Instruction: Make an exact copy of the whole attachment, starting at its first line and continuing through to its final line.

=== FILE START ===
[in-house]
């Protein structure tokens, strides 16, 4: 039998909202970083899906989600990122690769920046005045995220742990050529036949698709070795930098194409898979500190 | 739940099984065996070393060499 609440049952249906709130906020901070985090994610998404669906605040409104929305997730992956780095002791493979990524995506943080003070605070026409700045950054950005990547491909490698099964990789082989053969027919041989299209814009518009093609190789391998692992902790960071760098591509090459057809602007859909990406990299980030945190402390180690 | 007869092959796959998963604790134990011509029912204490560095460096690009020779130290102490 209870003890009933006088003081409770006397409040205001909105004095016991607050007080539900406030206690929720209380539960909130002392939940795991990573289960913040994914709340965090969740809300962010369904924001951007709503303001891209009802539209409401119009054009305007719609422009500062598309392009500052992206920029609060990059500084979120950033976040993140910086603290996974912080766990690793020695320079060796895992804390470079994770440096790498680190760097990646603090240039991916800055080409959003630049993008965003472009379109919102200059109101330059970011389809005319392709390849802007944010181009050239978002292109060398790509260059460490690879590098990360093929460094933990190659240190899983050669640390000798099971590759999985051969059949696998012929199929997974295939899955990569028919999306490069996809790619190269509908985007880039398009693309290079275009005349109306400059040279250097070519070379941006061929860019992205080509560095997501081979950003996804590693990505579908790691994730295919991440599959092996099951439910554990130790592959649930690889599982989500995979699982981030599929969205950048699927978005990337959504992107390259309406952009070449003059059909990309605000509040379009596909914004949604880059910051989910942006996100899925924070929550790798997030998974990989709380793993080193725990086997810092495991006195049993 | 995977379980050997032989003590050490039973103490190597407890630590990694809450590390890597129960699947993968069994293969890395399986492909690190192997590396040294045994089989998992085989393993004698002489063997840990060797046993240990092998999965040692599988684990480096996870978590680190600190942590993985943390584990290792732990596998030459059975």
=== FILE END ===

[in-house]
């Protein structure tokens, strides 16, 4: 039998909202970083899906989600990122690769920046005045995220742990050529036949698709070795930098194409898979500190 | 739940099984065996070393060499 609440049952249906709130906020901070985090994610998404669906605040409104929305997730992956780095002791493979990524995506943080003070605070026409700045950054950005990547491909490698099964990789082989053969027919041989299209814009518009093609190789391998692992902790960071760098591509090459057809602007859909990406990299980030945190402390180690 | 007869092959796959998963604790134990011509029912204490560095460096690009020779130290102490 209870003890009933006088003081409770006397409040205001909105004095016991607050007080539900406030206690929720209380539960909130002392939940795991990573289960913040994914709340965090969740809300962010369904924001951007709503303001891209009802539209409401119009054009305007719609422009500062598309392009500052992206920029609060990059500084979120950033976040993140910086603290996974912080766990690793020695320079060796895992804390470079994770440096790498680190760097990646603090240039991916800055080409959003630049993008965003472009379109919102200059109101330059970011389809005319392709390849802007944010181009050239978002292109060398790509260059460490690879590098990360093929460094933990190659240190899983050669640390000798099971590759999985051969059949696998012929199929997974295939899955990569028919999306490069996809790619190269509908985007880039398009693309290079275009005349109306400059040279250097070519070379941006061929860019992205080509560095997501081979950003996804590693990505579908790691994730295919991440599959092996099951439910554990130790592959649930690889599982989500995979699982981030599929969205950048699927978005990337959504992107390259309406952009070449003059059909990309605000509040379009596909914004949604880059910051989910942006996100899925924070929550790798997030998974990989709380793993080193725990086997810092495991006195049993 | 995977379980050997032989003590050490039973103490190597407890630590990694809450590390890597129960699947993968069994293969890395399986492909690190192997590396040294045994089989998992085989393993004698002489063997840990060797046993240990092998999965040692599988684990480096996870978590680190600190942590993985943390584990290792732990596998030459059975």